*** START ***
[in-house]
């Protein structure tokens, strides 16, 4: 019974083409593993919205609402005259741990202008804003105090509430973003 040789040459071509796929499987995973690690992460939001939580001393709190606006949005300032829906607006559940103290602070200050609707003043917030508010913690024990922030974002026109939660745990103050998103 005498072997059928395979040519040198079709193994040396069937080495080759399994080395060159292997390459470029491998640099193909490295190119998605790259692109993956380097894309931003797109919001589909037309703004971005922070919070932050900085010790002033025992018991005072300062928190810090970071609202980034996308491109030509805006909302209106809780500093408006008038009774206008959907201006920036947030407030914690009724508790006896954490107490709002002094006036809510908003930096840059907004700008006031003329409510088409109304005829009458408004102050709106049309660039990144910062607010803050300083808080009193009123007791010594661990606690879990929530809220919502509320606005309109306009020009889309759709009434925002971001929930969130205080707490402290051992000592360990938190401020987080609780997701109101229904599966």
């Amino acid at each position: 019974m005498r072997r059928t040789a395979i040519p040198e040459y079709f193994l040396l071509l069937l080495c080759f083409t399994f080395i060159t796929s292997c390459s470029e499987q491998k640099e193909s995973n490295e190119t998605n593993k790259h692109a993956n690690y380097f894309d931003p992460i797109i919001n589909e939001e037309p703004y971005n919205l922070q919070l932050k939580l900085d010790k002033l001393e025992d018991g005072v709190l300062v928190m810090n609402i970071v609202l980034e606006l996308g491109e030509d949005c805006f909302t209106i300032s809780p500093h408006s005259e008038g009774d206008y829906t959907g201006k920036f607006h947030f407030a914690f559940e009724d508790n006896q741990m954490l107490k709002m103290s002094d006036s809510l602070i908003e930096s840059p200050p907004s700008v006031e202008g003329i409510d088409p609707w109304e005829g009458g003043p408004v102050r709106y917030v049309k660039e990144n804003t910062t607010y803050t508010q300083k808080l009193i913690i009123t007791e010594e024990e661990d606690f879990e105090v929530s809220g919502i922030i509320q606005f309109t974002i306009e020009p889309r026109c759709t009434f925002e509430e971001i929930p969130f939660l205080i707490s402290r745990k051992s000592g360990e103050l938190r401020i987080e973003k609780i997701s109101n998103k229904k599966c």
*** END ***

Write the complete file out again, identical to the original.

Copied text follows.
[in-house]
């Protein structure tokens, strides 16, 4: 019974083409593993919205609402005259741990202008804003105090509430973003 040789040459071509796929499987995973690690992460939001939580001393709190606006949005300032829906607006559940103290602070200050609707003043917030508010913690024990922030974002026109939660745990103050998103 005498072997059928395979040519040198079709193994040396069937080495080759399994080395060159292997390459470029491998640099193909490295190119998605790259692109993956380097894309931003797109919001589909037309703004971005922070919070932050900085010790002033025992018991005072300062928190810090970071609202980034996308491109030509805006909302209106809780500093408006008038009774206008959907201006920036947030407030914690009724508790006896954490107490709002002094006036809510908003930096840059907004700008006031003329409510088409109304005829009458408004102050709106049309660039990144910062607010803050300083808080009193009123007791010594661990606690879990929530809220919502509320606005309109306009020009889309759709009434925002971001929930969130205080707490402290051992000592360990938190401020987080609780997701109101229904599966």
């Amino acid at each position: 019974m005498r072997r059928t040789a395979i040519p040198e040459y079709f193994l040396l071509l069937l080495c080759f083409t399994f080395i060159t796929s292997c390459s470029e499987q491998k640099e193909s995973n490295e190119t998605n593993k790259h692109a993956n690690y380097f894309d931003p992460i797109i919001n589909e939001e037309p703004y971005n919205l922070q919070l932050k939580l900085d010790k002033l001393e025992d018991g005072v709190l300062v928190m810090n609402i970071v609202l980034e606006l996308g491109e030509d949005c805006f909302t209106i300032s809780p500093h408006s005259e008038g009774d206008y829906t959907g201006k920036f607006h947030f407030a914690f559940e009724d508790n006896q741990m954490l107490k709002m103290s002094d006036s809510l602070i908003e930096s840059p200050p907004s700008v006031e202008g003329i409510d088409p609707w109304e005829g009458g003043p408004v102050r709106y917030v049309k660039e990144n804003t910062t607010y803050t508010q300083k808080l009193i913690i009123t007791e010594e024990e661990d606690f879990e105090v929530s809220g919502i922030i509320q606005f309109t974002i306009e020009p889309r026109c759709t009434f925002e509430e971001i929930p969130f939660l205080i707490s402290r745990k051992s000592g360990e103050l938190r401020i987080e973003k609780i997701s109101n998103k229904k599966c």